Sounds are omnipresent in our everyday lives: cars whizzing around the corner or honking their horns, the wind rustling in the autumn leaves, people chatting, whispering, laughing. In literary texts, there is also a fictional soundscape, playfully animated by sound words such as adjectives, nouns or verbs used to describe sounds realized by characters or present in the ambience of the fiction. Since the beginning of the century, literary scholars have been increasingly immersed in the analysis of these descriptions, whether it be the analysis of the soundscape of Dicken's fictionalized London by Picker (2003) or of voices in the Gothic by Foley (2023).
This seminar is cosponsored with the Department of English.
The presentation will include lunch and take place at the Stanford Center for Spatial and Textual Analysis in Wallenberg 433A. A Zoom link is available upon request from Office Management Intern, Daniela Perez (perezd20 [at] stanford.edu (perezd20[at]stanford[dot]edu)).
About the Presenter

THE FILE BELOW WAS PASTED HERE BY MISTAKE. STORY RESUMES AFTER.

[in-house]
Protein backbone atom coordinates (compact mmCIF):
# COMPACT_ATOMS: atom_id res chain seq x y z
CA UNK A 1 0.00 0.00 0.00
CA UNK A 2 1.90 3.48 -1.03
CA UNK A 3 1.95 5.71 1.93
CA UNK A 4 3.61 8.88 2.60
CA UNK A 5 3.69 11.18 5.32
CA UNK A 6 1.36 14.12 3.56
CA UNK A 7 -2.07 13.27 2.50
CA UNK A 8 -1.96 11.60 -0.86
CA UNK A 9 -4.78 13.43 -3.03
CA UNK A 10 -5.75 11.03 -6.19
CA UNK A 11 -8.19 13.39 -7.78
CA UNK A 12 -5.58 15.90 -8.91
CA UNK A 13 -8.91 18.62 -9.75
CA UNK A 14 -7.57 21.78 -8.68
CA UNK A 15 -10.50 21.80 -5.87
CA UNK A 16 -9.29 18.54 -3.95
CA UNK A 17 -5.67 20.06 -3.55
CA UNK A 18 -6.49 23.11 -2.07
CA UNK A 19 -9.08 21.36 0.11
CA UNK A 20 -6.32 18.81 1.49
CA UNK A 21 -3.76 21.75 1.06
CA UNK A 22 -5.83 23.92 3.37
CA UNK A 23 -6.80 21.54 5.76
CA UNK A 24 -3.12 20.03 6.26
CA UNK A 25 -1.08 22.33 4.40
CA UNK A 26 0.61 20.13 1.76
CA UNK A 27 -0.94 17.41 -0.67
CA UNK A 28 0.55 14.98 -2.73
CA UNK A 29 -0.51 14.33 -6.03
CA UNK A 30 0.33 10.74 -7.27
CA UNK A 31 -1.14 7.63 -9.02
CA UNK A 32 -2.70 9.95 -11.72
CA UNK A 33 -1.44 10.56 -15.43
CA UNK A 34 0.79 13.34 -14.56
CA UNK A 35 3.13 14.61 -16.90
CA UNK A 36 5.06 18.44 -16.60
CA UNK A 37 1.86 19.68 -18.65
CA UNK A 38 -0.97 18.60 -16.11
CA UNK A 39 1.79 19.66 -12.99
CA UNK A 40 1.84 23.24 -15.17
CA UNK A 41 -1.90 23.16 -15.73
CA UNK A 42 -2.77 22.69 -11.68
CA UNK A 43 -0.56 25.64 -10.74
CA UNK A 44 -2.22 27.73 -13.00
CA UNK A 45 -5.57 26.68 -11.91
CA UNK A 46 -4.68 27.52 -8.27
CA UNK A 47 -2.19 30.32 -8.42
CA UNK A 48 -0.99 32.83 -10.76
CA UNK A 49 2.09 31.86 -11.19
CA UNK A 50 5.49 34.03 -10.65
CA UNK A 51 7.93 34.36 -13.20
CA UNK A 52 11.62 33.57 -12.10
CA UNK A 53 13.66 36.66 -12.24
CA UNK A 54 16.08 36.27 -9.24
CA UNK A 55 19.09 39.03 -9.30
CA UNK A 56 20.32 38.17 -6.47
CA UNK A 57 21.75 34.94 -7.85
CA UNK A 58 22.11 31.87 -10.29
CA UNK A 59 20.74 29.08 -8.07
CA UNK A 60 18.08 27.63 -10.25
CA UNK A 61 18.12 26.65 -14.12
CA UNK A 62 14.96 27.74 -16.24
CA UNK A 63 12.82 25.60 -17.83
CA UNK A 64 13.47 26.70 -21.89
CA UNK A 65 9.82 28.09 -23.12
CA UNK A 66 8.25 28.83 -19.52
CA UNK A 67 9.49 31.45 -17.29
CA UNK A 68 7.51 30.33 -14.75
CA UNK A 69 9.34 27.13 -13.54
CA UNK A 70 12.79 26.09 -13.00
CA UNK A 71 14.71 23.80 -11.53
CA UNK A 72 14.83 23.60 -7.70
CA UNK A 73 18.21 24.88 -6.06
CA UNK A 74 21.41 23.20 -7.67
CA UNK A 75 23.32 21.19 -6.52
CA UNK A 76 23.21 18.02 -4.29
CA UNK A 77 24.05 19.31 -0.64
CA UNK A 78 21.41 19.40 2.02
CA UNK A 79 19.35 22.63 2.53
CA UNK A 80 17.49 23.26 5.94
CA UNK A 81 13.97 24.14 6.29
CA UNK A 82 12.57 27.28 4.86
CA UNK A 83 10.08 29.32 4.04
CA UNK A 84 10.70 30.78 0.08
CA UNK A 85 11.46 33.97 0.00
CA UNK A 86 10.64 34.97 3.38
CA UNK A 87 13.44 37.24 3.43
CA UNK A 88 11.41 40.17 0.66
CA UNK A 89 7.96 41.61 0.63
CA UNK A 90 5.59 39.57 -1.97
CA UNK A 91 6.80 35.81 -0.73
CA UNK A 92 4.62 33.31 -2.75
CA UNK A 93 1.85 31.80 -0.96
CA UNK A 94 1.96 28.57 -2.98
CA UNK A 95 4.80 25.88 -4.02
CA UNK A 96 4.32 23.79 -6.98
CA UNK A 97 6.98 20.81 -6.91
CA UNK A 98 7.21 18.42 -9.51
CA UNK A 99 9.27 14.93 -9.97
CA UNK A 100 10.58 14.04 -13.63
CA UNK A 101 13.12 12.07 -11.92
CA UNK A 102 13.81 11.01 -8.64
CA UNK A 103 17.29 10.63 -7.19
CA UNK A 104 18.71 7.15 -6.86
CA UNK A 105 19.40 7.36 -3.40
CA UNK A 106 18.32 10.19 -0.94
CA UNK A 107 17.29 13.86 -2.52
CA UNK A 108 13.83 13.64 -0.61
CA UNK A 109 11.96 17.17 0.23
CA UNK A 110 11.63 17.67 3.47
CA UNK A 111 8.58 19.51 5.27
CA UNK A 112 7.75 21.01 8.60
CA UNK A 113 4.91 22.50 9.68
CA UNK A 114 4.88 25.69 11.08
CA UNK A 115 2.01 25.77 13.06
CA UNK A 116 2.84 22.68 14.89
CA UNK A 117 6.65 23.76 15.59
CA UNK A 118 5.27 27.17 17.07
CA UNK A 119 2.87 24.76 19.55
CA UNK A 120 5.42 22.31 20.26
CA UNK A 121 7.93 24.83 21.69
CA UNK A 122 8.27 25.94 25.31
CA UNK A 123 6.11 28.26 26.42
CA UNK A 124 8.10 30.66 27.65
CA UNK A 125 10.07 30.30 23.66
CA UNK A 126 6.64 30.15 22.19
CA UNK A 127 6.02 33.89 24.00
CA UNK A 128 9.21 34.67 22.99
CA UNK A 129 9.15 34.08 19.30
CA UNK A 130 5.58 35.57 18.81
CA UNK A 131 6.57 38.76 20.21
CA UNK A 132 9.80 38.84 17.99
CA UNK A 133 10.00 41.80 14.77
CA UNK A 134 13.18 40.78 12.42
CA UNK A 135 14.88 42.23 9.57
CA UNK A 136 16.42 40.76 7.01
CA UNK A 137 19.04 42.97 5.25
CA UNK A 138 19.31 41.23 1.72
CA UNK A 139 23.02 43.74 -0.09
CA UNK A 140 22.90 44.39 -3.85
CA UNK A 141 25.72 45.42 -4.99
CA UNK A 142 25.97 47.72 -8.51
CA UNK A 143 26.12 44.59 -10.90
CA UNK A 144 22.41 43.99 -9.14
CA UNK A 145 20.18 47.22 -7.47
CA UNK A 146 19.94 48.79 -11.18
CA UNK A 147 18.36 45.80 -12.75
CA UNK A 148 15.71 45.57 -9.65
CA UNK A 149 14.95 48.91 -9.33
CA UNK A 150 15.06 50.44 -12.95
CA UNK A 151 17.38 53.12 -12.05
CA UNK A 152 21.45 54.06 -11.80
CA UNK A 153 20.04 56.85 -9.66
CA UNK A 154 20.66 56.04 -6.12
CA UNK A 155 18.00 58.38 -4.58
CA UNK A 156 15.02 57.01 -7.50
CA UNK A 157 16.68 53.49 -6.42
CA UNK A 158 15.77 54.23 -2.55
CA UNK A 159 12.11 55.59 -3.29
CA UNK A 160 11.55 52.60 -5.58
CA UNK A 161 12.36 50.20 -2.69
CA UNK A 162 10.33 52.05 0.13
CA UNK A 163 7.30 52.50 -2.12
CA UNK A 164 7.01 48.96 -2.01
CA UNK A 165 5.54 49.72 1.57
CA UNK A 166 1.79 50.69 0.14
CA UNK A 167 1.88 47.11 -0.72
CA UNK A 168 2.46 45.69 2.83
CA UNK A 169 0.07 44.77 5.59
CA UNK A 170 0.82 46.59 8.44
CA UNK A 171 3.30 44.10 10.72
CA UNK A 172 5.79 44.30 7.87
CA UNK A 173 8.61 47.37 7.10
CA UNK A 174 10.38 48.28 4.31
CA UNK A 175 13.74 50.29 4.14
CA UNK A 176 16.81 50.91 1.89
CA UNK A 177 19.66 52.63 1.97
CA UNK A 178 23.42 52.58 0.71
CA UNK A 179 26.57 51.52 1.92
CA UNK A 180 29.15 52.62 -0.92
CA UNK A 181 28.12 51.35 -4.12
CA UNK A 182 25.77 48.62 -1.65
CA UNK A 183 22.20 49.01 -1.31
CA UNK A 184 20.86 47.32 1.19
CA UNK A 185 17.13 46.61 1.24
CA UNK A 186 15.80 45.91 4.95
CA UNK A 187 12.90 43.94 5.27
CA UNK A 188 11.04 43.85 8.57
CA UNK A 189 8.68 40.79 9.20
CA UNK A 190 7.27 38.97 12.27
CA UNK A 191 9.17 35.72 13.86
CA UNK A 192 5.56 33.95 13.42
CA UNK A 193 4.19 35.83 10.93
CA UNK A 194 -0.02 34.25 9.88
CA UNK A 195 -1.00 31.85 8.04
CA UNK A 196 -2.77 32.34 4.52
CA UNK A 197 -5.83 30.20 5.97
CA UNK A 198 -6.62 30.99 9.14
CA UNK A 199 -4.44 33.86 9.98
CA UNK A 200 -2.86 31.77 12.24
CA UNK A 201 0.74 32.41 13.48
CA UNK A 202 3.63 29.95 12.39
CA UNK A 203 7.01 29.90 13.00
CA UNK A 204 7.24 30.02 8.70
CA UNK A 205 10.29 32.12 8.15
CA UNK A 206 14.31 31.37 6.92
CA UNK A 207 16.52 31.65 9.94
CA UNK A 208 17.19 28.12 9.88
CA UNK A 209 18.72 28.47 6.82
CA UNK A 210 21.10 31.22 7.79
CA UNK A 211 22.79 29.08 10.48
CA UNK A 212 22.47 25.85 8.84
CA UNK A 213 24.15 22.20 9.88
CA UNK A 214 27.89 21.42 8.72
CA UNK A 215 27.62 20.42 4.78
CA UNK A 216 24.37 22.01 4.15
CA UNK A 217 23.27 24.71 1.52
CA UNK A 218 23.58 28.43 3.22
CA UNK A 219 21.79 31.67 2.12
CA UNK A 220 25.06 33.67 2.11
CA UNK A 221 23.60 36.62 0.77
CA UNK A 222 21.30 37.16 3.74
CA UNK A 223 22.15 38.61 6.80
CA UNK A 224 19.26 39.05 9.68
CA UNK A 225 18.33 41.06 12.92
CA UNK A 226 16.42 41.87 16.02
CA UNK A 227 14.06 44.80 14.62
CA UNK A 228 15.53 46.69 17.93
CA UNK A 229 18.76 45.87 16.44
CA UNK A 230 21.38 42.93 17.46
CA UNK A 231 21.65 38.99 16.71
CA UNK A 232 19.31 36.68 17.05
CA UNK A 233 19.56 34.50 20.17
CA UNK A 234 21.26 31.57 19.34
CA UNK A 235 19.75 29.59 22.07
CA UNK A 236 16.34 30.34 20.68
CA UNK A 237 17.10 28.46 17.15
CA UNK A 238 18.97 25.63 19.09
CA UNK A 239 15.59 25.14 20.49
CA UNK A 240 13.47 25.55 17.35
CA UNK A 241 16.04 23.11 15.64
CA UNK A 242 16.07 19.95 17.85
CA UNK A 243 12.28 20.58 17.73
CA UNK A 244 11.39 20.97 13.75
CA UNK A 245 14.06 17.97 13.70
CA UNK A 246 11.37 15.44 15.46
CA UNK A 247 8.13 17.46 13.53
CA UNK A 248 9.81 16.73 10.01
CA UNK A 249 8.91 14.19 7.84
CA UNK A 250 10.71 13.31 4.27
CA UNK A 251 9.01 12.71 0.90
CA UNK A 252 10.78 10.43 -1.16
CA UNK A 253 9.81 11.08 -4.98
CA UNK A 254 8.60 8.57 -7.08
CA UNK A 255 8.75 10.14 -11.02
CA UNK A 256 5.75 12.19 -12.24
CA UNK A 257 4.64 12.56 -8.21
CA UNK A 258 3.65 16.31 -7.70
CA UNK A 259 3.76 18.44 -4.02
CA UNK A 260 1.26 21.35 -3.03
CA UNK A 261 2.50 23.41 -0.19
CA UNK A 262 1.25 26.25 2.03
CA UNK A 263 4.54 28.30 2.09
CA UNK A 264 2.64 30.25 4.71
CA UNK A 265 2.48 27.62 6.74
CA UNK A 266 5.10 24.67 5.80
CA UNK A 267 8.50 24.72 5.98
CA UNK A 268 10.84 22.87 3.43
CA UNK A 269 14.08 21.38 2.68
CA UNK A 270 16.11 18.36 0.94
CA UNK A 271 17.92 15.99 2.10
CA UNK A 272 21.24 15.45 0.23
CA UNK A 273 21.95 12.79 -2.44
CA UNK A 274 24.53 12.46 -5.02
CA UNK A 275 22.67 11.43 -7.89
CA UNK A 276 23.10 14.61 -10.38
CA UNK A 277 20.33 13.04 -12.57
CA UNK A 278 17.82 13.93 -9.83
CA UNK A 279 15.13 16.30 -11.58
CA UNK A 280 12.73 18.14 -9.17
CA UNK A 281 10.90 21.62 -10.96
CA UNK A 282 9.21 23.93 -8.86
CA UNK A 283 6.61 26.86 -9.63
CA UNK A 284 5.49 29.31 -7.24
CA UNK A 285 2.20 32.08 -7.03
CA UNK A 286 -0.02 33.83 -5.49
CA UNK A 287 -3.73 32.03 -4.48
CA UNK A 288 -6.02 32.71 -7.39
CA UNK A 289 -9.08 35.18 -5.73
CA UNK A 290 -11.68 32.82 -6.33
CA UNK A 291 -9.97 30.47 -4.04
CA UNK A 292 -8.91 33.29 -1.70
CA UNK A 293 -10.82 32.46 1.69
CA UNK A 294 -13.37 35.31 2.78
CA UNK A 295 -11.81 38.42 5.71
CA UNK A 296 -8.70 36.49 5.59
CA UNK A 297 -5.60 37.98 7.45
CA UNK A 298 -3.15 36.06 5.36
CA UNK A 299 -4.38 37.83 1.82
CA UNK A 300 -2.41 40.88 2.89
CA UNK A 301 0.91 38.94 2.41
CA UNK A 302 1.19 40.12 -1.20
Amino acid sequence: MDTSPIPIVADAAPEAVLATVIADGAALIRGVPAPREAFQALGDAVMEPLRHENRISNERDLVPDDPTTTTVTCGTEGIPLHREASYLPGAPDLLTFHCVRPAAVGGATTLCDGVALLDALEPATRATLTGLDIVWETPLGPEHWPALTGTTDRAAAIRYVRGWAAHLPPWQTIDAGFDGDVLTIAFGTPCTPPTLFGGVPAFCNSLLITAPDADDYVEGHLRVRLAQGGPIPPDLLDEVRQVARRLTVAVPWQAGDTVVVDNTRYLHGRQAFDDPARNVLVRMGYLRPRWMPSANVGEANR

Svenja Guhr is a research associate at the fortext lab at the Technical University of Darmstadt, Germany. As a scholar of computational literary studies, her PhD project focuses on the operationalization and analysis of sound and loudness as narratological phenomena in 19th and early 20th century German-language literary prose. Her research interests include the application and development of methods for critical-reflective textual analysis in the field of digital humanities. In addition to her dissertation, she has worked in collaborative (interdisciplinary) projects on the annotation and automatic recognition of scenes and narrative levels in literary prose, the annotation of gender categories, and domestic space, the creation of literary text corpora, systematic text annotation with CATMA, and sentiment analysis.